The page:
If you are dismissed or laid off in Norway, luckily you have a good safety net that catches you up.
This security net, also called the unemployment benefit scheme, secures you up to 62.4 percent of the income you had before you lost your job.
It should be sufficient for the vast majority to cover the most important expenses.
You choose whether the benefit base will be your income the year before you applied for unemployment benefit or an average of the last three years, whichever is best for you.
Income over six times the National Insurance basic amount (6 G), which today amounts to NOK 581,298, is not included in the benefit base.
The income is now reduced to 6 G for each year
If the unemployment benefit base is determined on the basis of average income in the last three completed calendar years, until the New Year, the limit of 6 G was applicable for this average.
However, from the turn of the year, this was changed. Now, the income for each of the three calendar years should be reduced to 6 G for each calendar year, according to both the Ministry of Labor and Social Affairs and Nav.
In other words; The limit of 6 G shall apply to the income of each of the last three years before the application date, instead of the average of the three.
Nav states that the change applies to new unemployment benefit decisions and to re-calculation by re-admission that is granted with effect from 1 January 2019 or later.
Work clarification money, sickness benefit and disability pension are already calculated after the 6G limit, which will now apply to unemployment benefits.
Example with last year’s rules
So what does the new rules for calculating unemployment benefit mean in practice?
Well, let’s say you earned $ 200,000 in 2015, $ 1,400,000 in 2016 and $ 200,000 in 2017.
The sum of the revenues will then be NOK 1,800,000, which gives an average annual income of NOK 600,000.
With last year’s rules it is this sum that would have been capped against 6 G, as mentioned is NOK 581,298.
With the old rules, the unemployment benefit base would therefore have been set at NOK 581,298, which would give you around 362,500 in unemployment benefits in 2019.
Get almost 165,000 less with new rules
With the new rules, your income for each of the three years will be reduced to an average of 6 G for each calendar year.
As the average of 6 G for the income year 2016 amounted to NOK 550,440, this is the amount, and not NOK 1,400,000, that can be included in the calculation of the benefit base.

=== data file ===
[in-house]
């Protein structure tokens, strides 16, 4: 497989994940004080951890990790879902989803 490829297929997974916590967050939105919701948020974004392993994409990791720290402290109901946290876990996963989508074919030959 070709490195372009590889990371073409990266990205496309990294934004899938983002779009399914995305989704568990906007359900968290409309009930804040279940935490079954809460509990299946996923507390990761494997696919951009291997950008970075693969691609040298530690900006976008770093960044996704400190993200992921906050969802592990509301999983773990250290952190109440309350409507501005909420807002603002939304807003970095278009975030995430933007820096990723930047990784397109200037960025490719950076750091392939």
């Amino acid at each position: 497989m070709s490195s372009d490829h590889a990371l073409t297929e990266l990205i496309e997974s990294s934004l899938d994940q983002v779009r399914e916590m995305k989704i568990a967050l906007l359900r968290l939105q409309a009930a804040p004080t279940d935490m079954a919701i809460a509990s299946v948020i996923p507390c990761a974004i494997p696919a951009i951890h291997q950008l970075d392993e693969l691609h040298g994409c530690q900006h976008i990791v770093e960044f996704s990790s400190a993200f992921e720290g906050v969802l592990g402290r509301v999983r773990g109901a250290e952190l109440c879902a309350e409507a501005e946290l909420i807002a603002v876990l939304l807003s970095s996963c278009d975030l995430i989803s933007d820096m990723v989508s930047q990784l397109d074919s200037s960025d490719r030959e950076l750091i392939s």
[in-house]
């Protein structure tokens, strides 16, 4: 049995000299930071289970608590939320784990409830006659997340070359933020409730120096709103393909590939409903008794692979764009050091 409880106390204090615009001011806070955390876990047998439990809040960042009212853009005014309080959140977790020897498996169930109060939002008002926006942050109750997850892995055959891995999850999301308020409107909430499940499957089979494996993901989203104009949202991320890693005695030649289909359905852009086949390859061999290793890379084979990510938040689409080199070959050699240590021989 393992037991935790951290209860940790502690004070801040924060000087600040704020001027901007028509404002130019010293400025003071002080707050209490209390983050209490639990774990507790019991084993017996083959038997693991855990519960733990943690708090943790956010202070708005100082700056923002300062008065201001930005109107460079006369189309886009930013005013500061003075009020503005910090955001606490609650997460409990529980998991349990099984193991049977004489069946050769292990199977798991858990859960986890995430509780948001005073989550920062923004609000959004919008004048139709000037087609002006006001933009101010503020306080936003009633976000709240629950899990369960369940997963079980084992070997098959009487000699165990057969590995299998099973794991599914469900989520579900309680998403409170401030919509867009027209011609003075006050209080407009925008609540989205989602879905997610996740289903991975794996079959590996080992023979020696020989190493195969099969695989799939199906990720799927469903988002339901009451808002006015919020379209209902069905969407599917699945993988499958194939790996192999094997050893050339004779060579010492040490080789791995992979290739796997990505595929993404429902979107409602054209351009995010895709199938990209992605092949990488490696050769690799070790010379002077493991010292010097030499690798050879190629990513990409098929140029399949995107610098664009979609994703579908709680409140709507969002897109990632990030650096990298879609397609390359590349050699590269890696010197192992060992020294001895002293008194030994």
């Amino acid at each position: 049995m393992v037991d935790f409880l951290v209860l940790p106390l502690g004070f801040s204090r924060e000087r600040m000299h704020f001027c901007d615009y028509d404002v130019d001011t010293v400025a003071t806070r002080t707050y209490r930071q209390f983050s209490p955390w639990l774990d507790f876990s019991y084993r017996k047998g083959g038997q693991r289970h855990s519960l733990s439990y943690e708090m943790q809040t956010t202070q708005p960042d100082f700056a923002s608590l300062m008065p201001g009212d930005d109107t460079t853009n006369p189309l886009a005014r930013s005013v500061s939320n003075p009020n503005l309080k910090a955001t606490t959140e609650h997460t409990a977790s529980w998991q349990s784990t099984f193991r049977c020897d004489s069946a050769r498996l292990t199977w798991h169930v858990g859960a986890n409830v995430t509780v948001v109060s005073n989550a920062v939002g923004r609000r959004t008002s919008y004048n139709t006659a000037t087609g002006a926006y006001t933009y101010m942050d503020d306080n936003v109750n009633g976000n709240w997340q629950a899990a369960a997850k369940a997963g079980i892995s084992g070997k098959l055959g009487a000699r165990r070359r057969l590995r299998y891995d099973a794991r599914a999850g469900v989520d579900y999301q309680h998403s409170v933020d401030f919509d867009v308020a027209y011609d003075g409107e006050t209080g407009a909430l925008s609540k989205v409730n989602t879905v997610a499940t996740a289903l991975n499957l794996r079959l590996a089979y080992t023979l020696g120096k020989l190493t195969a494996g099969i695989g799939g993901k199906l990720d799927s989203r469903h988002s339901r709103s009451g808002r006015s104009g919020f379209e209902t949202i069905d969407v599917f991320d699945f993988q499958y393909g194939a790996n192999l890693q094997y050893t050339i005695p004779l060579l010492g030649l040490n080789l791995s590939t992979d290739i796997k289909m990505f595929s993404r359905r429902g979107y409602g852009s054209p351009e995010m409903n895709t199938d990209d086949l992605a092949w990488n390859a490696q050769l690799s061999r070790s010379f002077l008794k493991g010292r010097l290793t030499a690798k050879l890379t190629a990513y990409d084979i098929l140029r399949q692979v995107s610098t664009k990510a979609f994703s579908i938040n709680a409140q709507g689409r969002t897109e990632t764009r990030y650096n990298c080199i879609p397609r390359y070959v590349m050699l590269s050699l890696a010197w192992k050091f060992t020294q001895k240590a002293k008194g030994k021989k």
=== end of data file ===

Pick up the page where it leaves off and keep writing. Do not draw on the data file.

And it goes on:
The sum of the revenues will then be NOK 950,440 (200,000 + 550,440 + 200,000), which gives an average annual income of NOK 316,813.
With this as a basis, your daily allowance will be calculated at NOK 197,700 per year, or 164,800 less than if you had become unemployed before the New Year.
– If, for one or two of the calendar years, the user has had income above six times the basic amount, this could lead to a lower benefit base, compared to previous rules, writes the Naval Department in an email to Pengenytt .
Has no estimate of how many will be affected
Nav’s department at the same time confirms that the calculations above are correct, although they are somewhat simplified.
The income that is included in the unemployment benefit base is adjusted in relation to the changes in the basic amount in the period until the unemployment benefit is applied for.
– The examples, however, illustrate in principle what can be the consequence of new rules versus previous rules, it is concluded.
When asked whether Nav has an estimate of how many people can be affected by the new curtailment rules, the agency must admit that it does not.
“It will take time and resources to figure out such figures, and any numbers will be associated with uncertainty because we do not know the quality of them, the answer is.”
This is required in order to receive unemployment benefits
To be entitled to unemployment benefits, you must have had an income of at least 1.5 G (around NOK 145,000) in the last calendar year ended, or 3 G (around NOK 290.00) during the last three calendar years, according to Nav.
Income refers here to wage income such as employee, sickness benefit, unemployment benefit, care allowance, nursing allowance, training allowance, maternity benefit and parental benefit at birth and adoption.
Industrial income, pension, return on wealth and one-off benefit at birth are not included in the minimum income.
You also have to be a real job seeker and register as that.
If you have children under 18, you can apply for a supplement of NOK 17 per child five days a week.
If both parents receive unemployment benefits, there is only one parent who can receive the allowance.